Meat Industry INSIGHTS Newsletter

971250 IBP's $300 Million Medium-Term Note Program Rated A- By S&P

December 16, 1997

New York - Standard & Poor's assigned its single-'A'-minus rating to IBP Inc's $300 million medium- term note program.

At the same time, Standard & Poor's affirmed its single-'A'-minus corporate credit and senior unsecured debt ratings on the company.

About $856 million of total debt is outstanding.

The outlook is negative.

The ratings reflect the company's dominant market position in the highly competitive, commodity based, low-margin domestic beef processing industry. The company also holds a leading position in the pork processing industry. IBP currently has approximately 35% of the U.S. grain fed-beef slaughter market - a significantly larger share than its nearest competitor - and about 19% of the U.S. pork slaughter market.

The company has demonstrated the ability to manage the risks inherent in its commodity businesses through its size, process innovation, and resulting operating efficiency. The company is a low-cost producer, focused on improving profitability through increased sales of value-added products.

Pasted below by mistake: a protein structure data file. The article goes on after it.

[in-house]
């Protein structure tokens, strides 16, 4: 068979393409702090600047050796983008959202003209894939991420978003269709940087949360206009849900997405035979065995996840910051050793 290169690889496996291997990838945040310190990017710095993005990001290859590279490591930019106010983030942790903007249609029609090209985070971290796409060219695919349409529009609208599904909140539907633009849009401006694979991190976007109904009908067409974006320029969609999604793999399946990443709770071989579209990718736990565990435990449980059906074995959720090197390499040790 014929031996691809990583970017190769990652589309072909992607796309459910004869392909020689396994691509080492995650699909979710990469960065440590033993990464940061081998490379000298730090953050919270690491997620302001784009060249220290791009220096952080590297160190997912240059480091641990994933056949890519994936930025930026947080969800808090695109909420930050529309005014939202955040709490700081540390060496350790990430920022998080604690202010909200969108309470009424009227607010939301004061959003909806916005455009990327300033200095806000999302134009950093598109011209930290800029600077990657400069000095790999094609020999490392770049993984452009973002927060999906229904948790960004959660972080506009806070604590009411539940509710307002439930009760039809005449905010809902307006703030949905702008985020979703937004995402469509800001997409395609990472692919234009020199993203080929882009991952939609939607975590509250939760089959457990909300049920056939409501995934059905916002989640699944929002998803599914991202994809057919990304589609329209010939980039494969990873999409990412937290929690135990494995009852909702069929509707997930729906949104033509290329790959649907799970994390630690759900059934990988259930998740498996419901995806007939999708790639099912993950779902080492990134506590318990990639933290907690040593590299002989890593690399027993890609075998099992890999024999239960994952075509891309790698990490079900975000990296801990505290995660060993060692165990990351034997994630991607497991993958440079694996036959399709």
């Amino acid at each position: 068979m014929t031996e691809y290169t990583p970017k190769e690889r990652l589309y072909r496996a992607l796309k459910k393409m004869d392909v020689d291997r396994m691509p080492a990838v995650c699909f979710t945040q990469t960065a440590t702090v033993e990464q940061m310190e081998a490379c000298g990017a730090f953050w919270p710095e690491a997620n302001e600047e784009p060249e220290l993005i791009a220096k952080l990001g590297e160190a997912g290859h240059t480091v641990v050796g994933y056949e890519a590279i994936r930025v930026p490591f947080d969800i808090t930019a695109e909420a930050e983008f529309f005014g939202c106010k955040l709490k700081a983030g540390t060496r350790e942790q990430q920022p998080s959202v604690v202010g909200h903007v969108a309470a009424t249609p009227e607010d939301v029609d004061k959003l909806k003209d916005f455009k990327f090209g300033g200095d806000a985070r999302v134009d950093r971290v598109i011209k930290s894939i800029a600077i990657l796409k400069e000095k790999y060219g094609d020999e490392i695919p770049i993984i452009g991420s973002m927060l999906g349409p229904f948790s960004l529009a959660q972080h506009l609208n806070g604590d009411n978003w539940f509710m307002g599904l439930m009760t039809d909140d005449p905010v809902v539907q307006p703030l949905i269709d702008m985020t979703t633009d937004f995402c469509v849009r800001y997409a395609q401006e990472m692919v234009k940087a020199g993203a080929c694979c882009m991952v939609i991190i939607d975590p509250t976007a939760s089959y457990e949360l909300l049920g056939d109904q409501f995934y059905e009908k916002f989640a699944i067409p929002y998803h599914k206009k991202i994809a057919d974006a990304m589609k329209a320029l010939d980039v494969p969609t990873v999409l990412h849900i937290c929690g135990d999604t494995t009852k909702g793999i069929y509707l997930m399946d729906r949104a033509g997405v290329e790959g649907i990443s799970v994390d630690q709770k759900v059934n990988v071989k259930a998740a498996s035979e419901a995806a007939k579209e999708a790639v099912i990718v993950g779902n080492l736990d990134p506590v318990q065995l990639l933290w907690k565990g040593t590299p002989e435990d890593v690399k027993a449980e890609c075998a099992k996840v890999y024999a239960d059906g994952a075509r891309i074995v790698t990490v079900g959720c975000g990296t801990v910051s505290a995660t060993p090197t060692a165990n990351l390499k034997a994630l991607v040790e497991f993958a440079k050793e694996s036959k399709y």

The $640 million debt-financed acquisition of Foodbrands America Inc. in May 1997 was a good strategic fit for IBP; while it is red meat-based, Foodbrands business is significantly more value-added and higher margined than IBP's base business.

However, Foodbrands accounts for only about 15% of consolidated earnings before interest, taxes, depreciation, and amortization (EBITDA) on a pro forma basis, resulting in only a modest improvement in operating margins.

The company's financial flexibility has weakened during the first nine months of 1997, due primarily to the increased debt burden resulting from the Foodbrands acquisition and higher live cattle and hog prices.

Pretax interest coverage for the nine-month period ended September 1997 was about 5.2 times (x), down from over 20x for the same period of the prior year, and total debt to capital has increased to about 41% at September 1997, up from about 18% in September 1996.

While these financial ratios are not expected to return to pre-acquisition levels in the medium term, a combination of debt reduction and EBITDA growth are expected to result in improved financial measures over time. This is expected to provide IBP with sufficient financial flexibility to weather the cycles in the fresh beef and pork industries.

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